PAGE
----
Treasurers have always relied upon population growth and bracket creep to help ramp up the revenue. A bigger population means more workers. And if wages are kicking along at a decent clip, more of those workers are bumped up into higher tax brackets.
Bracket creep is a Treasurer’s secret weapon. It delivers windfall gains for very little effort and in an election year, offers a wonderful opportunity to give the electorate exactly what they need; tax relief.
In last May’s Budget, then-treasurer Scott Morrison outlined a bold plan to radically alter the income tax brackets — removing one completely — which essentially would provide a much flatter tax system but one that was far less progressive.
But it comes at a massive cost. Mr Morrison let slip that over 10 years, the restructure would denude the Budget of about $140 billion. Most of the cost is pushed out to the four years beyond 2022, guaranteeing a funding crisis for whoever is in power at that time.
The then-treasurer claimed an urgent need to ease the burden of bracket creep.
There is, however, an easier way to eliminate bracket creep altogether without costing the Budget a cent. All that needs to be done is to index wages to inflation. As wages rise, so do the brackets. Simple, really.
What about the economy?
That’s a where we may have problems. Back in May, the Federal Government estimated real GDP growth at 3 per cent for the next four years. But the most recent reading for the September quarter came in well below expectations at 2.8 per cent and the outlook suddenly is looking far less rosy.
Almost all the projections incorporated into the May Budget now are being called into question.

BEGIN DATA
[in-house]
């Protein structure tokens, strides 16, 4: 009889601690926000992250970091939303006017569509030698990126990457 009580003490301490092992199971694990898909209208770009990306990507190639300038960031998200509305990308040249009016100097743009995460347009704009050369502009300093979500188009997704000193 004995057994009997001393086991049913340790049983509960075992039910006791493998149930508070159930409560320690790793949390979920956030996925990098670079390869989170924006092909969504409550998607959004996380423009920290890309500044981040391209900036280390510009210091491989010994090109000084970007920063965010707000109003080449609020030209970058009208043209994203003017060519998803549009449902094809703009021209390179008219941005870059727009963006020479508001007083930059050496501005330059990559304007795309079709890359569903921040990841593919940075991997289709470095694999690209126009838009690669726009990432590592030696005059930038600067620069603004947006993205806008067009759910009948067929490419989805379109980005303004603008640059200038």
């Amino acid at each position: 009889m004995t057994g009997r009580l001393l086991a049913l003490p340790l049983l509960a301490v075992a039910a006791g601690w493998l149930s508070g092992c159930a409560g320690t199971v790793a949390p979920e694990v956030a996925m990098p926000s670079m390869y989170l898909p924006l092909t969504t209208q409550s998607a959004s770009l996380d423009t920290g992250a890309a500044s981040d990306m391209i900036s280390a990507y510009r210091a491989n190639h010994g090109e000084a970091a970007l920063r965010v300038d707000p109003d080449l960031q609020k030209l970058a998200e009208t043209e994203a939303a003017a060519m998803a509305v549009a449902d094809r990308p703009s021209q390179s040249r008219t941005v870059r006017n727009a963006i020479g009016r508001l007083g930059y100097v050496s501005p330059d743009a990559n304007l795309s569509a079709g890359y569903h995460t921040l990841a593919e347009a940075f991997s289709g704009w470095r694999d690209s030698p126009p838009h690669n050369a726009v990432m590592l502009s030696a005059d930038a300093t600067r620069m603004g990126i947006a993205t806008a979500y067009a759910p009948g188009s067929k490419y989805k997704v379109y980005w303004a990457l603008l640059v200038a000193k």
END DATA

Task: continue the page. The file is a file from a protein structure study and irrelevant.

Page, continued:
Inflation was forecast to hit 2.5 per cent next financial year and stay there. Wages were expected to grow by 3.25 per cent and then jump to 3.5 per cent during the next three years.
So far, they have been stubbornly soft and there appears little chance those forecasts will be realised.
While only a handful of commentators are game enough to call a looming recession, the consensus now is that growth will slow, with some economists conceding the Reserve Bank may be forced to cut interest rates.
The housing price slump in Sydney and Melbourne has yet to fully play out and many economists now expect peak to trough declines of up to 20 per cent.
Given household debt is at nosebleed levels, Australian households have been systematically working through their savings to maintain spending. At some point, that must come to an end. When it does, spending and consumption, the biggest driver of economic growth, will be impacted.
On the positive side, infrastructure spending could take up some of the slack, particularly employment, as the housing boom unwinds. But there have been suggestions that it too is beginning to taper off.
Add in a volatile global situation with trade wars, political and banking system instability within the European Union along with weakening conditions in China, next year is looking decidedly uncertain.
Which just goes to show; so much of the Budget is beyond the control of any Treasurer.
This article was published by ABC News.
Ian Verrender is the ABC’s business editor. A journalist for more than 30 years, Verrender spent 25 years at The Sydney Morning Herald in a variety of roles including senior writer and business editor. He joined Business Spectator and Eureka Report in 2012 and joined the ABC in 2014.